Lately I’ve come down with a bit of a winter bug. One of the pleasurable parts about being sick is that you get to guzzle tons of delicious liquids: orange juice, tea, water. (Yes, I count water as a delicious drink. Hydration: key to life. You heard it here first.)
My friend Laroy, from California, was generous enough to give me a recipe for a wellbetter tea, so I hopped across the street to the local grocery co-op, where I knew they’d stock oddities like rosehips and echinacea. In bulk. (Thank you, Cambridge MA.)
A crucial detail about this kind of tea, though, as Laroy explained to me, is that it’s not intended to make you well only when you’re ill. You’re supposed to drink it consistently. The philosophy behind preventive medicine and holistic health emphasizes strengthening our bodies in addition to killing disease. A rather alien concept to our typical aspirin-popping approach, especially since it means long-term, gradual results, not necessarily immediate relief.
If and when we finally socialize health care in the U.S., I hope we’ll be in for a major shift toward preventive medicine and wellness promotion. From the state’s perspective, it’s far easier to treat a population with a high wellness baseline. In the nutrition realm, I think we’re already beginning to see signs of a sea change with legislative efforts and the enormous popularity of writers like Michael Pollan. (Not that I fully agree with the dude. I’ll write specifically on Food[racism/feminism/economics/health/environmentalism] later on, maybe.)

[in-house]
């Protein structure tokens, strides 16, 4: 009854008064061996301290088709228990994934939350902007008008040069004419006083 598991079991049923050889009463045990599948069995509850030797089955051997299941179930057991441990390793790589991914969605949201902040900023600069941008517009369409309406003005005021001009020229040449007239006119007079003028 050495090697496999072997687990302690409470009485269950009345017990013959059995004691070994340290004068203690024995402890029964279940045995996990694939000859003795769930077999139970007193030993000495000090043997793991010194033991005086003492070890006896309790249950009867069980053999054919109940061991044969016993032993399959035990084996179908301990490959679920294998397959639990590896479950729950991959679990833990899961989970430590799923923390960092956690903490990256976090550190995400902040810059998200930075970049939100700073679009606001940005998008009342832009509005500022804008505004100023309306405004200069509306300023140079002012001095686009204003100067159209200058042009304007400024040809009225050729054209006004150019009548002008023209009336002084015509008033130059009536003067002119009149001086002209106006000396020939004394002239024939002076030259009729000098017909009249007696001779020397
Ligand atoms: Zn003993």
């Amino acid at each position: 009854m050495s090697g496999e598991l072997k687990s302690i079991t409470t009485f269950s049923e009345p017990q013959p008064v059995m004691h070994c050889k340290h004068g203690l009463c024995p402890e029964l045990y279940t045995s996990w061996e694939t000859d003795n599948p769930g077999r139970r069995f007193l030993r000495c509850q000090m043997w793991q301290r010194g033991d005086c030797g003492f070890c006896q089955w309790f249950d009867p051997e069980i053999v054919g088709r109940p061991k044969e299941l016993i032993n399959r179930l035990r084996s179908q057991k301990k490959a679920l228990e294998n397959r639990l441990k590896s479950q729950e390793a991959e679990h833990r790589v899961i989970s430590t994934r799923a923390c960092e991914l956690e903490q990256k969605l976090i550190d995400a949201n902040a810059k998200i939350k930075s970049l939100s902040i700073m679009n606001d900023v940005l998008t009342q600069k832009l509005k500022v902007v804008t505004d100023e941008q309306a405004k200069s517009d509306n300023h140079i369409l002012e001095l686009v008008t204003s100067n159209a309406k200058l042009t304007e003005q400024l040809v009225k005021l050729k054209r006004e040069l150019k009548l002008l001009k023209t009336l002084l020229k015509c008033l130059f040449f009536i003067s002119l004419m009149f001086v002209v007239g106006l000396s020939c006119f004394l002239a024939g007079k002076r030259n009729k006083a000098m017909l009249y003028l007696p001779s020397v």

But for many of us, myself included, learning to think of healthiness as an ongoing personal practice — not just the result of genetic luck or sporadic medical intervention — requires some major cognitive rewiring. It means focusing on protection and correction.
One thing’s certain: it helps when the tea tastes good. Thanks, Laroy!
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